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Postby Yuda » Mon Mar 15, 2004 12:27 am

I tend to take working with marxists to a personal level, if I like them as people and I can work with them without selling out my ideals I'll work with them.

I usually find the average marxist not bad people, just fucked up politics most of the ones I won't work with are the higher-ups who normally have their heads firmly inserted up the arse of their own ideology that it makes it incredably difficult to get on with them as human beings let alone work with them
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Postby |Y| » Mon Mar 15, 2004 5:08 am

In my opinion, Marxists have been leaning more and more libertarian... but I haven't really paid much attention to any movements or anything, it just seems that these days people are making Marxism out to be far more libertarian than it was before.
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Postby commiefuck » Tue Mar 23, 2004 6:52 am

hey. i'm the enemy, hahaha. i'm a member of the communist party of canada and the young communist league. please don't hold this against me.

marxism ain't all that bad. from a philosophical perspective i don't think anyone has come closer to describing the world as it is than marx and engels. for those not in the know marx and engels developed historical materialsm and dialectical materialism. these ideas basically state that humans are dependant on their material surroundings before they can elaborate on their morals and ideals. people have to eat before they can do anything else. that understood marx and engels developed a materialist philosophy. nothing is real except what we experience first hand. the dialectic is an ancient method of understanding the world around us. the east had taoism, the i ching, hindu philosophy, buddhism, the west had aristotle, democritus, hegel... dialectics state that the world is in a constant state of change. nothing around us is permanent. a gives birth to b, b gives birth to c, c gives birth to the multitude. what marx did was form a dialectic based on materialism. all hitherto attempts at dialectics were idealism plain and simple. these idealists put notions like "freedom", "state", "man", "woman", "nature", etc. up in the sky. these notions were infallible, pre-ordained, and untouchable. marx brought these ideals down to the physical world. he noted that freedom was just a product of social function and ideas of what freedom means could differ widely between social classes. for example, to the bourgeoisie freedom would mean simply their freedom to exploit the working class, own property, and control the state. to the proletariat freedom would mean the right to meaningful employment, freedom from starvation, political freedom, the right to organize into unions, etc. this is what led marx to the idea of the dictatorship of the proletariat. YES freedom, but freedom for whom? that is the lesson.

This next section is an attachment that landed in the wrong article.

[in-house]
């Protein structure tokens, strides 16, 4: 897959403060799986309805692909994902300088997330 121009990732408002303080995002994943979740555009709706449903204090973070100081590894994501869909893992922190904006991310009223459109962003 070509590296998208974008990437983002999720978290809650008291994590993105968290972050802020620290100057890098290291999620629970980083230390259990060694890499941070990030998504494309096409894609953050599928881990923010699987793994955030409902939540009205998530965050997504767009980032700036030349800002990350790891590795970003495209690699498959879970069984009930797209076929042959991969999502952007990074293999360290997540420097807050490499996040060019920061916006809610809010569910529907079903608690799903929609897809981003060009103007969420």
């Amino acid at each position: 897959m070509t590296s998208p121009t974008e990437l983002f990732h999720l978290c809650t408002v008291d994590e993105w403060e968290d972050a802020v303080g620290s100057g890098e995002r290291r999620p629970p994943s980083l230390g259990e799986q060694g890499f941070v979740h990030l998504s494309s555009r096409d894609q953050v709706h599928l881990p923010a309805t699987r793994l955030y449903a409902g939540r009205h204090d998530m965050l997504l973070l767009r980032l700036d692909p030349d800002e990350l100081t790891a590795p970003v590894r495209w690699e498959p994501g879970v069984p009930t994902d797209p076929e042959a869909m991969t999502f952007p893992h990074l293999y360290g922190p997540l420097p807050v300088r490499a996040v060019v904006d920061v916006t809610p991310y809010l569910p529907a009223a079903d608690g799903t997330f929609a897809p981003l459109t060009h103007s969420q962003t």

okay, enough preaching. most of you probably know all of this shit anyway. what i'm trying to get at is that marx isn't all bad. nor is he all good. he was just a guy who lived and died like everyone else. just like bakunin, goldman, proudhon, and tucker. he had a lot of good ideas, and quite a few bad ones. take the good, leave the bad and remember: without marx there would be no sartre, no camus, no guy debord, no may 1968, no chomsky.

oh and as to |Y|'s last post about marxists becoming more libertarian: i think you're right comrade. the last convention i attended was full of youth with a wide range of political ideas and influences, from marxism to anarchism, to radical environmentalism. after attending the march 20th peace march i am more convinced that anarchists and marxists aren't that different. aside from a few friendly jabs ("you dirty leninist", "stupid anarchist") we got along fine. it's time we moved on. the first international happened over 100 years ago. means of production have changed, labour has changed. let's stop harping on the past and come to an agreement about what must be done in the present.
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Postby Guest » Tue Mar 23, 2004 7:06 pm

Marxism is fascism's sibling rival. Both (in economic terms) essentially mean state control of the economy by an elite state bureaucracy.

Marxism/Fascism and anarchism are polar opposites, in my opinion.
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Postby PatheticKammy » Tue Mar 23, 2004 7:50 pm

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Postby lucky_charms » Tue Mar 23, 2004 8:30 pm

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Postby Edo » Tue Mar 23, 2004 9:45 pm

commiefuck wrote:marxism ain't all that bad. from a philosophical perspective i don't think anyone has come closer to describing the world as it is than marx and engels. for those not in the know marx and engels developed historical materialsm and dialectical materialism.
Marx wrote pretty much nothing about his actual philosophical method (although he did fill a few thousand pages on what it wasn't), and his (sadly forgotten) contemporary Joseph Dietzgen, who did develop Marx's philosophical method, was a monist.

Diamat and histomat are the effervescence of every International that ever sucked.

these ideas basically state that humans are dependant on their material surroundings before they can elaborate on their morals and ideals.